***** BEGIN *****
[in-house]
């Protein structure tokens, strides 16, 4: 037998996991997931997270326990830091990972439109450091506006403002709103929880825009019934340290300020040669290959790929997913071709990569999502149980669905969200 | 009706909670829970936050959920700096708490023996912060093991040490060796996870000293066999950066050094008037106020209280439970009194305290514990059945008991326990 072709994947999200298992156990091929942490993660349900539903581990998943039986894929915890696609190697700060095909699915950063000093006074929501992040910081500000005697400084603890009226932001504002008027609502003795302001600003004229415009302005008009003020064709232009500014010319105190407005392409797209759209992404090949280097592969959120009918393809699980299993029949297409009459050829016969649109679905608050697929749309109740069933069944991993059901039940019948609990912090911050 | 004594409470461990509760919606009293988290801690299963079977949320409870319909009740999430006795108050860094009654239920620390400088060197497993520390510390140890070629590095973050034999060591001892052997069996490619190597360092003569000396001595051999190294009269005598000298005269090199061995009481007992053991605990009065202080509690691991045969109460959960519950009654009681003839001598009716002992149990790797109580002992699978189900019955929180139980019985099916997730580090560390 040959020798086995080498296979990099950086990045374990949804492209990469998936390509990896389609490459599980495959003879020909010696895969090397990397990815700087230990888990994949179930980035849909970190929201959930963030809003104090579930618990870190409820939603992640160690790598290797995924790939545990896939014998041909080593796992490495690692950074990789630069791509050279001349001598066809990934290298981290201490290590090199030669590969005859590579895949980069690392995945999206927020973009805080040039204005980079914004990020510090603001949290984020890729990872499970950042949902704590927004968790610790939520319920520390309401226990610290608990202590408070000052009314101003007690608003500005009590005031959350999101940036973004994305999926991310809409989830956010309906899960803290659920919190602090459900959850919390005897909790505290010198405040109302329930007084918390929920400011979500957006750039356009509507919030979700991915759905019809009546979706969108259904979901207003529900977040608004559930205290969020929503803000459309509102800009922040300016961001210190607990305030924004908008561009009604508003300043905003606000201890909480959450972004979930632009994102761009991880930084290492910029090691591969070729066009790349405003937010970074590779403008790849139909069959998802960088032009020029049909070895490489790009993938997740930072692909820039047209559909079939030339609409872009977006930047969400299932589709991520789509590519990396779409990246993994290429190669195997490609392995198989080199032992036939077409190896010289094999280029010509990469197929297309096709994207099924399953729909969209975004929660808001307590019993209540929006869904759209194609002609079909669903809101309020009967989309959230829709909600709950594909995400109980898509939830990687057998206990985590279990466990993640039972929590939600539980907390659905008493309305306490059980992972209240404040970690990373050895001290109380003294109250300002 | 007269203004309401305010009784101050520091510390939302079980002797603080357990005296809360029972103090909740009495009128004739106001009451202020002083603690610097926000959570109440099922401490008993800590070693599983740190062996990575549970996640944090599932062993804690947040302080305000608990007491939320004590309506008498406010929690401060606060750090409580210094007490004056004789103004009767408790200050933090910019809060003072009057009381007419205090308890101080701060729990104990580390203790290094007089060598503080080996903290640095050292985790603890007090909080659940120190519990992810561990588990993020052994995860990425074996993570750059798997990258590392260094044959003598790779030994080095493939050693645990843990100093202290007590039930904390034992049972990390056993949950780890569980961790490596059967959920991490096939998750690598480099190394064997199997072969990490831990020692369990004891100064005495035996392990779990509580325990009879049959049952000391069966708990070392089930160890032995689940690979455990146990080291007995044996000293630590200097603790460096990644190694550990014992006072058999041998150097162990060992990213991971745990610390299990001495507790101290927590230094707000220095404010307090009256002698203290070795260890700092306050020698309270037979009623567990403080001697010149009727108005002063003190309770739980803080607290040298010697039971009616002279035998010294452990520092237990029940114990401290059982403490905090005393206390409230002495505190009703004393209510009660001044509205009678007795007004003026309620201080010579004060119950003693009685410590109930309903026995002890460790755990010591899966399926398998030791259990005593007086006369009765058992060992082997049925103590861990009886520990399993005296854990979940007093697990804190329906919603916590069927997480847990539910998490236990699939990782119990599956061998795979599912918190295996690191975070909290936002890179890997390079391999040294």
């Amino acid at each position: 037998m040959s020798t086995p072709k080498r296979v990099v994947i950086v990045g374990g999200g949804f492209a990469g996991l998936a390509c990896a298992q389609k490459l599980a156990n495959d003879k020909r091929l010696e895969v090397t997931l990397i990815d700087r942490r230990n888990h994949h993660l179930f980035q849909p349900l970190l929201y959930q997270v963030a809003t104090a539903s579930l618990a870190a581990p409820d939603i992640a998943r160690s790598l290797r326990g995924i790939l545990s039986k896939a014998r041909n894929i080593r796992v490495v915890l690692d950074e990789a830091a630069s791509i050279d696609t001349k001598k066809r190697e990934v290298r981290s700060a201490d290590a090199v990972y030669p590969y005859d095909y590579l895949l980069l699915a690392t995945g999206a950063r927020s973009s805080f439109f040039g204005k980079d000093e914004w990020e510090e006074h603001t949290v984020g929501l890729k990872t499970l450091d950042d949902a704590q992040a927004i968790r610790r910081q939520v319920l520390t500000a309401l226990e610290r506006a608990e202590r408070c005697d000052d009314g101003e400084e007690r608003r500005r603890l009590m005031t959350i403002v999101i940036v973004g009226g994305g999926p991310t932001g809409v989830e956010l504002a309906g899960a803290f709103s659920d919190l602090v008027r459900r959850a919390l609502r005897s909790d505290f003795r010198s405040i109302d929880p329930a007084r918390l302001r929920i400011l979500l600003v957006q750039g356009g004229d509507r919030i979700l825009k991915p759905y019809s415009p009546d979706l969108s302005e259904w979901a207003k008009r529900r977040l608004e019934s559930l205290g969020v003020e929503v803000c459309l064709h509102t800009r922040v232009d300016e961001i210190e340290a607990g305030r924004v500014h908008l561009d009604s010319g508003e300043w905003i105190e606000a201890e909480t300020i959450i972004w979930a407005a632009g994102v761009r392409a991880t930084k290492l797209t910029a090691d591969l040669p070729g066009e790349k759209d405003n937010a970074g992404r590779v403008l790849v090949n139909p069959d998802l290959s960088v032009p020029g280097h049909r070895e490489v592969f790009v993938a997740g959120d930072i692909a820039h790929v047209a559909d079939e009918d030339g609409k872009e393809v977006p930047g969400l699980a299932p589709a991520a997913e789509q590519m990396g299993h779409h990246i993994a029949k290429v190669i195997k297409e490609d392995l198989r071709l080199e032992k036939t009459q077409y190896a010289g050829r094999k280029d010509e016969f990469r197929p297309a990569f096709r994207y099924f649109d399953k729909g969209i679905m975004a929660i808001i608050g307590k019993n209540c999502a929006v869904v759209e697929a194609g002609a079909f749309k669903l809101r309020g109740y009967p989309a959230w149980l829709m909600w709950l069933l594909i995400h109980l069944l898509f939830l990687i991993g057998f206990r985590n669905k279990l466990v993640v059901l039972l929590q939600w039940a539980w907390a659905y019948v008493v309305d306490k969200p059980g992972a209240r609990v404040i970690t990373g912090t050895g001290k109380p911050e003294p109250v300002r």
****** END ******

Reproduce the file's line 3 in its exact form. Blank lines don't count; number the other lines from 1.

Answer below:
């Amino acid at each position: 037998m040959s020798t086995p072709k080498r296979v990099v994947i950086v990045g374990g999200g949804f492209a990469g996991l998936a390509c990896a298992q389609k490459l599980a156990n495959d003879k020909r091929l010696e895969v090397t997931l990397i990815d700087r942490r230990n888990h994949h993660l179930f980035q849909p349900l970190l929201y959930q997270v963030a809003t104090a539903s579930l618990a870190a581990p409820d939603i992640a998943r160690s790598l290797r326990g995924i790939l545990s039986k896939a014998r041909n894929i080593r796992v490495v915890l690692d950074e990789a830091a630069s791509i050279d696609t001349k001598k066809r190697e990934v290298r981290s700060a201490d290590a090199v990972y030669p590969y005859d095909y590579l895949l980069l699915a690392t995945g999206a950063r927020s973009s805080f439109f040039g204005k980079d000093e914004w990020e510090e006074h603001t949290v984020g929501l890729k990872t499970l450091d950042d949902a704590q992040a927004i968790r610790r910081q939520v319920l520390t500000a309401l226990e610290r506006a608990e202590r408070c005697d000052d009314g101003e400084e007690r608003r500005r603890l009590m005031t959350i403002v999101i940036v973004g009226g994305g999926p991310t932001g809409v989830e956010l504002a309906g899960a803290f709103s659920d919190l602090v008027r459900r959850a919390l609502r005897s909790d505290f003795r010198s405040i109302d929880p329930a007084r918390l302001r929920i400011l979500l600003v957006q750039g356009g004229d509507r919030i979700l825009k991915p759905y019809s415009p009546d979706l969108s302005e259904w979901a207003k008009r529900r977040l608004e019934s559930l205290g969020v003020e929503v803000c459309l064709h509102t800009r922040v232009d300016e961001i210190e340290a607990g305030r924004v500014h908008l561009d009604s010319g508003e300043w905003i105190e606000a201890e909480t300020i959450i972004w979930a407005a632009g994102v761009r392409a991880t930084k290492l797209t910029a090691d591969l040669p070729g066009e790349k759209d405003n937010a970074g992404r590779v403008l790849v090949n139909p069959d998802l290959s960088v032009p020029g280097h049909r070895e490489v592969f790009v993938a997740g959120d930072i692909a820039h790929v047209a559909d079939e009918d030339g609409k872009e393809v977006p930047g969400l699980a299932p589709a991520a997913e789509q590519m990396g299993h779409h990246i993994a029949k290429v190669i195997k297409e490609d392995l198989r071709l080199e032992k036939t009459q077409y190896a010289g050829r094999k280029d010509e016969f990469r197929p297309a990569f096709r994207y099924f649109d399953k729909g969209i679905m975004a929660i808001i608050g307590k019993n209540c999502a929006v869904v759209e697929a194609g002609a079909f749309k669903l809101r309020g109740y009967p989309a959230w149980l829709m909600w709950l069933l594909i995400h109980l069944l898509f939830l990687i991993g057998f206990r985590n669905k279990l466990v993640v059901l039972l929590q939600w039940a539980w907390a659905y019948v008493v309305d306490k969200p059980g992972a209240r609990v404040i970690t990373g912090t050895g001290k109380p911050e003294p109250v300002r």